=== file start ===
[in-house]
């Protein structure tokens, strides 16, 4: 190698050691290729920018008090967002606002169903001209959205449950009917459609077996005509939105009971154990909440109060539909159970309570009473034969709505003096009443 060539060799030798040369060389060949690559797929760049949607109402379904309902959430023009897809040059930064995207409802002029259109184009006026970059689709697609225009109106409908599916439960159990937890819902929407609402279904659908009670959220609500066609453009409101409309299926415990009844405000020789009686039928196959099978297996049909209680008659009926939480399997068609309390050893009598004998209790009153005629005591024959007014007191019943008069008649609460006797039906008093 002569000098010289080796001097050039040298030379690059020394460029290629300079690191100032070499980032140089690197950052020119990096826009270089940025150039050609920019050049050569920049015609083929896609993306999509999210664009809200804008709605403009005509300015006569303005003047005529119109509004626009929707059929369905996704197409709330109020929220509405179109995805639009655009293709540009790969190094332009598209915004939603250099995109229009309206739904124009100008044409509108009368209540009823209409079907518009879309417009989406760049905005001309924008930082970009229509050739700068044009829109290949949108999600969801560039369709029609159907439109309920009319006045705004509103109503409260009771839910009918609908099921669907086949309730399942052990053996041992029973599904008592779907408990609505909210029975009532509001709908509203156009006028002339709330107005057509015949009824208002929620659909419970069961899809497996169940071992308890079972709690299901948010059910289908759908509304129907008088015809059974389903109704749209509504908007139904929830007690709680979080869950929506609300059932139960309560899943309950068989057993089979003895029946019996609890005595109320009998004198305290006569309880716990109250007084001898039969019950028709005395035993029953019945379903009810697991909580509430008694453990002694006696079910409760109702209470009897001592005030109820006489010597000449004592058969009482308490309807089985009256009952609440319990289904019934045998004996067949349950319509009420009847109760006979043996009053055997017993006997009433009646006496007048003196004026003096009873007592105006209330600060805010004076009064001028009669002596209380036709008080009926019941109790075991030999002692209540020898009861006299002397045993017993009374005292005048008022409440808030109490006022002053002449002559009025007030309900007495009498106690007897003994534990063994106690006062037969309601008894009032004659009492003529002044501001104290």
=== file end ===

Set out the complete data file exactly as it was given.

[in-house]
């Protein structure tokens, strides 16, 4: 190698050691290729920018008090967002606002169903001209959205449950009917459609077996005509939105009971154990909440109060539909159970309570009473034969709505003096009443 060539060799030798040369060389060949690559797929760049949607109402379904309902959430023009897809040059930064995207409802002029259109184009006026970059689709697609225009109106409908599916439960159990937890819902929407609402279904659908009670959220609500066609453009409101409309299926415990009844405000020789009686039928196959099978297996049909209680008659009926939480399997068609309390050893009598004998209790009153005629005591024959007014007191019943008069008649609460006797039906008093 002569000098010289080796001097050039040298030379690059020394460029290629300079690191100032070499980032140089690197950052020119990096826009270089940025150039050609920019050049050569920049015609083929896609993306999509999210664009809200804008709605403009005509300015006569303005003047005529119109509004626009929707059929369905996704197409709330109020929220509405179109995805639009655009293709540009790969190094332009598209915004939603250099995109229009309206739904124009100008044409509108009368209540009823209409079907518009879309417009989406760049905005001309924008930082970009229509050739700068044009829109290949949108999600969801560039369709029609159907439109309920009319006045705004509103109503409260009771839910009918609908099921669907086949309730399942052990053996041992029973599904008592779907408990609505909210029975009532509001709908509203156009006028002339709330107005057509015949009824208002929620659909419970069961899809497996169940071992308890079972709690299901948010059910289908759908509304129907008088015809059974389903109704749209509504908007139904929830007690709680979080869950929506609300059932139960309560899943309950068989057993089979003895029946019996609890005595109320009998004198305290006569309880716990109250007084001898039969019950028709005395035993029953019945379903009810697991909580509430008694453990002694006696079910409760109702209470009897001592005030109820006489010597000449004592058969009482308490309807089985009256009952609440319990289904019934045998004996067949349950319509009420009847109760006979043996009053055997017993006997009433009646006496007048003196004026003096009873007592105006209330600060805010004076009064001028009669002596209380036709008080009926019941109790075991030999002692209540020898009861006299002397045993017993009374005292005048008022409440808030109490006022002053002449002559009025007030309900007495009498106690007897003994534990063994106690006062037969309601008894009032004659009492003529002044501001104290």